My sister passed away in July 2009. It was one of the hardest times of my life. Packing her things into our pickup and bringing them home, I placed them in a corner of my office. As I placed each box, one on the other, I wondered how come this was all I had left.
Time has passed now. I can't say that it is easier. I know the tears sometimes come without warning and the pain is still felt as if it were the day that she passed away. Remembering the little things that we did as children has helped some. I have dear friends that say, "It will get easier but the tears may come without warning." There's just an emptiness I feel that I just can't put into words.
My sister was the adventurous one of the two of us. She also was the one with all the ideas and I was the one that helped implement them.
We were always making mud pies, building forts out of sheets, playing circus, finding buried treasure, making towns with little cars and playing with our dolls.
This particular time we decided that it was the day to play circus. No matter where my mother was in the house, she knew what we were doing. I always thought mom was the smartest woman I'd ever met and she could see through walls.
My sister and I decided that the couch was going to be a trampoline so that we could reach the ceiling, where our swing was to get to the high wire and landing on the back of the sofa, the high wire. Together we would jump on the sofa, touch the ceiling and land on the back of the sofa and walk the high wire.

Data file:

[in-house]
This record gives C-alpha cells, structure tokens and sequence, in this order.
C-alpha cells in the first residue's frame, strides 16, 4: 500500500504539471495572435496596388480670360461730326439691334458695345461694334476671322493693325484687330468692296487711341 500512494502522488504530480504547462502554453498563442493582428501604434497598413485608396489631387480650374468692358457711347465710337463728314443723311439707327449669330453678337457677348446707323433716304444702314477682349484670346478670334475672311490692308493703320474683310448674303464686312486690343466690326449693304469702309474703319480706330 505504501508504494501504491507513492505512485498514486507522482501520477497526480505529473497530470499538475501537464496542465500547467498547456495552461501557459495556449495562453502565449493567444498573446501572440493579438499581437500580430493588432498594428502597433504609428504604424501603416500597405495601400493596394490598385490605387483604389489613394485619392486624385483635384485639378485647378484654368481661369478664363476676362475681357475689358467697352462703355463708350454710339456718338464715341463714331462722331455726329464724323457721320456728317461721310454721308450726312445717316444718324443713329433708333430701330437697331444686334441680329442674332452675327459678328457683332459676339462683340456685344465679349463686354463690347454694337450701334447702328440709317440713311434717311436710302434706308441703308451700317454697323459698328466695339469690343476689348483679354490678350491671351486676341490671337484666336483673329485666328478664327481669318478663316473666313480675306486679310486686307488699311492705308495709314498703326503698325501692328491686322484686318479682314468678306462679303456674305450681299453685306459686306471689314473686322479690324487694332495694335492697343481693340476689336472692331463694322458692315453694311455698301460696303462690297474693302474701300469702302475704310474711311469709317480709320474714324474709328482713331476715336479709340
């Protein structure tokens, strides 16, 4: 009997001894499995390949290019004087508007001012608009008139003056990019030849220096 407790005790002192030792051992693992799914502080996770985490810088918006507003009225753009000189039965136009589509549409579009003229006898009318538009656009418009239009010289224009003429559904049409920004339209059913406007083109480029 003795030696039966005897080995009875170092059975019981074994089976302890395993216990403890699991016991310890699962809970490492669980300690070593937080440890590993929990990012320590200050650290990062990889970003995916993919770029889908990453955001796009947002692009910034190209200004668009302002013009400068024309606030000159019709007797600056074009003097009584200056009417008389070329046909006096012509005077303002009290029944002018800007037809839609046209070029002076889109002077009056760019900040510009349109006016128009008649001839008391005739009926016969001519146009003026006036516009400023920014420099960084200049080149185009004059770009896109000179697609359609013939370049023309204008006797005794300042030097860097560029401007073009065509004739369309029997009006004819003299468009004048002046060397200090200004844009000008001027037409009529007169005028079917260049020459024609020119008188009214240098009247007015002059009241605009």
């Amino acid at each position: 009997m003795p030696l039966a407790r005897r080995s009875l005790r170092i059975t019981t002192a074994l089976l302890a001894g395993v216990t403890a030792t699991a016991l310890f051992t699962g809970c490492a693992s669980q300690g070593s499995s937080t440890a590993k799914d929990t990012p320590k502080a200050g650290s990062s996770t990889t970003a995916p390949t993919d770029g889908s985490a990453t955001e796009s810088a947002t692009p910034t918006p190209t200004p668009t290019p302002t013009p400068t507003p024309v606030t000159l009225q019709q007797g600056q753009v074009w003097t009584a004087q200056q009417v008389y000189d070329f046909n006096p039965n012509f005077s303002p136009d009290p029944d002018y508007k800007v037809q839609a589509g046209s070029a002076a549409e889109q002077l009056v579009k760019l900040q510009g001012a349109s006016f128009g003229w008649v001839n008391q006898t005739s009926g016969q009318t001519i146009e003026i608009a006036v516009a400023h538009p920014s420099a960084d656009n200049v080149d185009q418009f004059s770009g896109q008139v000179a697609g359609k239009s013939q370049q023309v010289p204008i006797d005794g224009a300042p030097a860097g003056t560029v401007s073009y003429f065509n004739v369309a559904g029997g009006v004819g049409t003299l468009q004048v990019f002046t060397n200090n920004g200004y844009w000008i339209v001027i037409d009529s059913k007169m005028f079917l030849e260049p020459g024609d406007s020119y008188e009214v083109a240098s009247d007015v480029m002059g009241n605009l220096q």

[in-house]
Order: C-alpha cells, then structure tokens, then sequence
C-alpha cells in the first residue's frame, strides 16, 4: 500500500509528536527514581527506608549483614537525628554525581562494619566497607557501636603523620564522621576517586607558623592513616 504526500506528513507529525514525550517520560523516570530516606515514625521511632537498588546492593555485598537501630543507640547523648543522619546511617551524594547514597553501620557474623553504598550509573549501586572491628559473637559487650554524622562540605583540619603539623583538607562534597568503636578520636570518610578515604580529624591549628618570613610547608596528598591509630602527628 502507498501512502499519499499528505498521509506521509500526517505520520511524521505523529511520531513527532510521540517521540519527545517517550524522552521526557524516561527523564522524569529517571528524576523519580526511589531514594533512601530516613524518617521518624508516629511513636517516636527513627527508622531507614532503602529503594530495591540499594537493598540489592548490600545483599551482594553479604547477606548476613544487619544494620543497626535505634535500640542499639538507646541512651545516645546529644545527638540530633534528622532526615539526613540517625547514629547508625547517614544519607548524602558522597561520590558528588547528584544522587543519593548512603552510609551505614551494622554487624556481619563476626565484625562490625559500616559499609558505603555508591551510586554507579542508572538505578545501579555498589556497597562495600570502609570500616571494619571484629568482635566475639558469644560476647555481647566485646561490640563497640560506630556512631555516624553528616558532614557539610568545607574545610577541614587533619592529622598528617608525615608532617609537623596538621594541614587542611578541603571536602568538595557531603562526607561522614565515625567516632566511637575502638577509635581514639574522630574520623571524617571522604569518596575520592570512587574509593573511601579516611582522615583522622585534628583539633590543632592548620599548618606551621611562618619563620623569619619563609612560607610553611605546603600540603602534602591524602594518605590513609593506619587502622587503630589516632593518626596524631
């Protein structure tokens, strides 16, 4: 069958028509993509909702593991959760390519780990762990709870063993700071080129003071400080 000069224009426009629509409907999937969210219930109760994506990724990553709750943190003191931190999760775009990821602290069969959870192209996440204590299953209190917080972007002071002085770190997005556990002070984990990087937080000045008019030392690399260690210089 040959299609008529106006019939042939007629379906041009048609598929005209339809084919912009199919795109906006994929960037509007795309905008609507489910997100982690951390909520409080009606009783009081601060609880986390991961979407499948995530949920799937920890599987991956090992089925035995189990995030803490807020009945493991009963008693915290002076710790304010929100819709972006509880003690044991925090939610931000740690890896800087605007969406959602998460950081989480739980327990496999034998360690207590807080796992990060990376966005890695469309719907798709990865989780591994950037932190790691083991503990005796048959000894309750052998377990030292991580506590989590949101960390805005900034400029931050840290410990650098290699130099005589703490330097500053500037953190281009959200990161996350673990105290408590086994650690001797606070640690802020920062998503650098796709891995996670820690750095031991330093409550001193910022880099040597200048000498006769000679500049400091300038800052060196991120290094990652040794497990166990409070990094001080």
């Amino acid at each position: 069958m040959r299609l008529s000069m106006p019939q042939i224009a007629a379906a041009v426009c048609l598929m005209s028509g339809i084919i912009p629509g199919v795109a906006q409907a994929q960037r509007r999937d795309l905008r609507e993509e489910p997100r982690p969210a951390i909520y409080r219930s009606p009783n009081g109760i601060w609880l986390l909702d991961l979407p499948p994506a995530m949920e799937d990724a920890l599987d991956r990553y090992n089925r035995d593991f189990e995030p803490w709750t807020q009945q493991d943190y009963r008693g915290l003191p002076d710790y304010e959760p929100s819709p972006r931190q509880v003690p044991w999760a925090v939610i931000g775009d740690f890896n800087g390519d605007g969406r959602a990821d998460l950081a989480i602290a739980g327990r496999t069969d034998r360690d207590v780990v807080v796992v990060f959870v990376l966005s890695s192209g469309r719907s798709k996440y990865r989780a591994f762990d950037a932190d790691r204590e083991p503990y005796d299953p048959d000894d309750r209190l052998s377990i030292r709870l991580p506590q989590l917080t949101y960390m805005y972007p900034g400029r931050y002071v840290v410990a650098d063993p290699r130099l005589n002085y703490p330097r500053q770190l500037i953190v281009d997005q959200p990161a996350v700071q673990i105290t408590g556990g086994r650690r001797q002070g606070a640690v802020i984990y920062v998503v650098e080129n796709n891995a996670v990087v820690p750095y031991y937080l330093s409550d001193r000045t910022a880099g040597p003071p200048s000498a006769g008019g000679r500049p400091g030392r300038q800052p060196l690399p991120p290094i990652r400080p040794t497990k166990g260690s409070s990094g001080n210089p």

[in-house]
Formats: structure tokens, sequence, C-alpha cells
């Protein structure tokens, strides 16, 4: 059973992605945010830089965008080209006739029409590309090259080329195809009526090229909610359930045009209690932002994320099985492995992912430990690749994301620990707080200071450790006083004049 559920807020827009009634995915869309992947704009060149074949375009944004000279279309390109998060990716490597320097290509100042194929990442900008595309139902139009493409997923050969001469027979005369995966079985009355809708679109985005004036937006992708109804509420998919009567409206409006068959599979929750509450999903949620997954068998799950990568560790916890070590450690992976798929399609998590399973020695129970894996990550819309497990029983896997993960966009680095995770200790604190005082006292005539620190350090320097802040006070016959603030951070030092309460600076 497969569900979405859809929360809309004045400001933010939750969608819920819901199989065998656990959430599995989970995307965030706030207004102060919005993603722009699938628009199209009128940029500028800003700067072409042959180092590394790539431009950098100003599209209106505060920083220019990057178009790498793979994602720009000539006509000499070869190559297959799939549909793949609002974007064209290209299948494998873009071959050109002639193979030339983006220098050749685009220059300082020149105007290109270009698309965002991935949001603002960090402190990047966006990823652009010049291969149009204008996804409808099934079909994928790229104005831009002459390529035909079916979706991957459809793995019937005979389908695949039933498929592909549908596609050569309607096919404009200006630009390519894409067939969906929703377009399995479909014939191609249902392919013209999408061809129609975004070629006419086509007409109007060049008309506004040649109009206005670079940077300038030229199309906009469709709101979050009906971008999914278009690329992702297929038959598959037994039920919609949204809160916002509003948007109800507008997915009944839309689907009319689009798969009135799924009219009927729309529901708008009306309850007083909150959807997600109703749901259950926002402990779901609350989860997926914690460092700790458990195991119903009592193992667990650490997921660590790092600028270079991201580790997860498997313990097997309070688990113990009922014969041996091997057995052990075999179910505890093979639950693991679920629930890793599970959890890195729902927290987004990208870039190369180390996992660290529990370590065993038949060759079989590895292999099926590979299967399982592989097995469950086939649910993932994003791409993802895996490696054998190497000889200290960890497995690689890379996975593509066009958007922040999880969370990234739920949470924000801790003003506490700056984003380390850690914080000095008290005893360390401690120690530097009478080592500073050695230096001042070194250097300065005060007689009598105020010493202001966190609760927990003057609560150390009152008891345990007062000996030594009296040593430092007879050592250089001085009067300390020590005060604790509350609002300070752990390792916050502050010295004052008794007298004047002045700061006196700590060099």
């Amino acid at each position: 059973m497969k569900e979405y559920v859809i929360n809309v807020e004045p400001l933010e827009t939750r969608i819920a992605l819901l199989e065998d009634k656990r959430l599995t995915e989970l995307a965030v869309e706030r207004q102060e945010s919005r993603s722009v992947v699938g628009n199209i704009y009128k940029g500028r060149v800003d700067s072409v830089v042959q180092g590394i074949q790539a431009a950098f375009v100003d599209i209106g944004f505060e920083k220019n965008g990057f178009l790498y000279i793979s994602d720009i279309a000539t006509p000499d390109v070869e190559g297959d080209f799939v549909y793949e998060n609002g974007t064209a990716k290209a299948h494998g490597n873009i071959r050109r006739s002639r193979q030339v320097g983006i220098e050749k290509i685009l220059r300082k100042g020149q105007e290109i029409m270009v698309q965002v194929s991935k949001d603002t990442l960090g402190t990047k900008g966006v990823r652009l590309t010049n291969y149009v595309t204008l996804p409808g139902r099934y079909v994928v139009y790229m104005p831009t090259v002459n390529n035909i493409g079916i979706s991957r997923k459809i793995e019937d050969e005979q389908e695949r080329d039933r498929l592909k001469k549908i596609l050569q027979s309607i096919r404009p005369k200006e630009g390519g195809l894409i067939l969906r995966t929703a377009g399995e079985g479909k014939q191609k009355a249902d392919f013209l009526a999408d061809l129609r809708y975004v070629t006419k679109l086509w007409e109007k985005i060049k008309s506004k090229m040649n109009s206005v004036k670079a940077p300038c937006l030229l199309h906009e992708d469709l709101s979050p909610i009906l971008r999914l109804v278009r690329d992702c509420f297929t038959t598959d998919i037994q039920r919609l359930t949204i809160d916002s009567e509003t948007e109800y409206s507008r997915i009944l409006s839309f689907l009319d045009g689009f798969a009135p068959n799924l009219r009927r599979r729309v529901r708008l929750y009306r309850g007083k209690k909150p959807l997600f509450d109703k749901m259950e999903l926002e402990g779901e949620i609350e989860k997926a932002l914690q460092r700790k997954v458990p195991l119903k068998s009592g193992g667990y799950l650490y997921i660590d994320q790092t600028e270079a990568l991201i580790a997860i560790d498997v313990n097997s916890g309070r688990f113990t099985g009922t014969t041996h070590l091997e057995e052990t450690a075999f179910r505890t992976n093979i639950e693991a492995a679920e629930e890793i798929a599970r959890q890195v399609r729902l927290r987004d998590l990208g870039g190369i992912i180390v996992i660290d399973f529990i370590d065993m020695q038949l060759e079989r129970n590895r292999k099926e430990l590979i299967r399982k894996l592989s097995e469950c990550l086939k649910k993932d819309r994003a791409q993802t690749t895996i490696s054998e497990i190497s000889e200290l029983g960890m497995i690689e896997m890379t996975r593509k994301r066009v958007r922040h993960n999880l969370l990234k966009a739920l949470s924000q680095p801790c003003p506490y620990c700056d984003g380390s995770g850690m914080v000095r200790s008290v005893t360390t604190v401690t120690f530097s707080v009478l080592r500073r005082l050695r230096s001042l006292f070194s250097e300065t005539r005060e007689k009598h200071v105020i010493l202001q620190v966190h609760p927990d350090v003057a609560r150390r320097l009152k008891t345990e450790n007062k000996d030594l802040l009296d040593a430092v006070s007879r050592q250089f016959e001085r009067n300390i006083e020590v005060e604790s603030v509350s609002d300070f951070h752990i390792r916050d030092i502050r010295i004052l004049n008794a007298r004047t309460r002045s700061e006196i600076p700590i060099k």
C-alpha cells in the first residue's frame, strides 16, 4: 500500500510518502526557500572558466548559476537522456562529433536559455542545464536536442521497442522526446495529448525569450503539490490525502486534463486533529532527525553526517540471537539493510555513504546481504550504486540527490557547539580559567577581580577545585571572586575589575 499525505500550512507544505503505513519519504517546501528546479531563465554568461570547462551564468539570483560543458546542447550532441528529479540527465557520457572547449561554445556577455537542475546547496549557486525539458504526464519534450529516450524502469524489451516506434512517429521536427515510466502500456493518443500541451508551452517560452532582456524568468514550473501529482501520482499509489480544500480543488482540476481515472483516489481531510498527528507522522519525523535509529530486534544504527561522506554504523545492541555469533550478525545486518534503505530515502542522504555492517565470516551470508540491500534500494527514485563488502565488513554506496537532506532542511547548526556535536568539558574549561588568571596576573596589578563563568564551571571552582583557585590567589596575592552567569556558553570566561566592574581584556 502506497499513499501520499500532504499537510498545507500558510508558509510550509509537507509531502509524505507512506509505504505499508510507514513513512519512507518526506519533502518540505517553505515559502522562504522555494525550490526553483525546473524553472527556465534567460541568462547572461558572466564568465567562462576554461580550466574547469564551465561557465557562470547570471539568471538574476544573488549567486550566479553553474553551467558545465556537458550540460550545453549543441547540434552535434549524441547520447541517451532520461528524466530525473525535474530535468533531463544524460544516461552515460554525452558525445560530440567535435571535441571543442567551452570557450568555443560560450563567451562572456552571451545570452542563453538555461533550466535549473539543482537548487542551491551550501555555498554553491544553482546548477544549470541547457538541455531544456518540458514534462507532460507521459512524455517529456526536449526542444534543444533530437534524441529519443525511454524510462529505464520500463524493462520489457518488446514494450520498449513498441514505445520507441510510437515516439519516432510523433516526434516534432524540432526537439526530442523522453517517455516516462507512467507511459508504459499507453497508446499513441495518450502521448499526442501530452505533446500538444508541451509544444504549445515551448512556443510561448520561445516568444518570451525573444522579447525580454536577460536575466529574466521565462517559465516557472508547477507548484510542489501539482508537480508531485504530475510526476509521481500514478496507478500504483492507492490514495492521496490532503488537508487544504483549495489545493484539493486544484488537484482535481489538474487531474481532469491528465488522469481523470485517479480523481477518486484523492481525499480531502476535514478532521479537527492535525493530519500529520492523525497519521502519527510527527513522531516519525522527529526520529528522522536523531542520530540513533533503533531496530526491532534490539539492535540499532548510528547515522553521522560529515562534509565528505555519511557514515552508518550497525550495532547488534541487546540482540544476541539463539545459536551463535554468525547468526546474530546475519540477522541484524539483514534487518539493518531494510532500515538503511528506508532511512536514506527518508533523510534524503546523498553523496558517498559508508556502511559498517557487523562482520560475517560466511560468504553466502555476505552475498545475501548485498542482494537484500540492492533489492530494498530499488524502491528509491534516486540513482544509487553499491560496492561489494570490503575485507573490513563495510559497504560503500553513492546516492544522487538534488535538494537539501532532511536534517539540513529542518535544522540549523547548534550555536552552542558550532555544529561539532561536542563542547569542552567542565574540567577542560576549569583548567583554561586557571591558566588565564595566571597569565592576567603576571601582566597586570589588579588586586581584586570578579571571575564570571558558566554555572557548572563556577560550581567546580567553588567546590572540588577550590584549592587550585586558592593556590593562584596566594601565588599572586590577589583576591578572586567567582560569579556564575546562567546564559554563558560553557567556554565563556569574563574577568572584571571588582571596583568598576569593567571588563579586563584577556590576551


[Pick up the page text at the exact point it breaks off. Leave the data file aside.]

Mom was in the kitchen when she heard the giggling and heard us hitting the ceiling. "What are you girls doing in there?", she said and to her question we both replied in unison, "Nothing!" Then came the ever powerful, "You girls stop jumping on that sofa right now!" My sister and I looked at each other wondering how in the world she could see us. We looked at the wall and then went and examined it. We just couldn't see how she could see us.
We continued with the circus act when my sister landed on the back of the sofa and I missed hitting my head on the lamp that was sitting on the end table. I didn't break the lamp instead I broke my head. My sister yelled, "Karen is bleeding, mama." My mother ran into the living room and spanked me for the jumping and then hugged me and took me to the kitchen to wash my head to see how badly I was cut. She told me, "You could have killed yourself." I told her I wouldn't do it again and she told me, "If you do, I'll kill you." My sister went upstairs and got her favorite doll. She told me, "You can hold her until you get well but I want her back."
I always wondered about that statement. If I don't kill myself doing something, she's going to kill me for doing it. It's funny the things that come from a mother's mouth when she's frightened.
©Karen A J Rinehart
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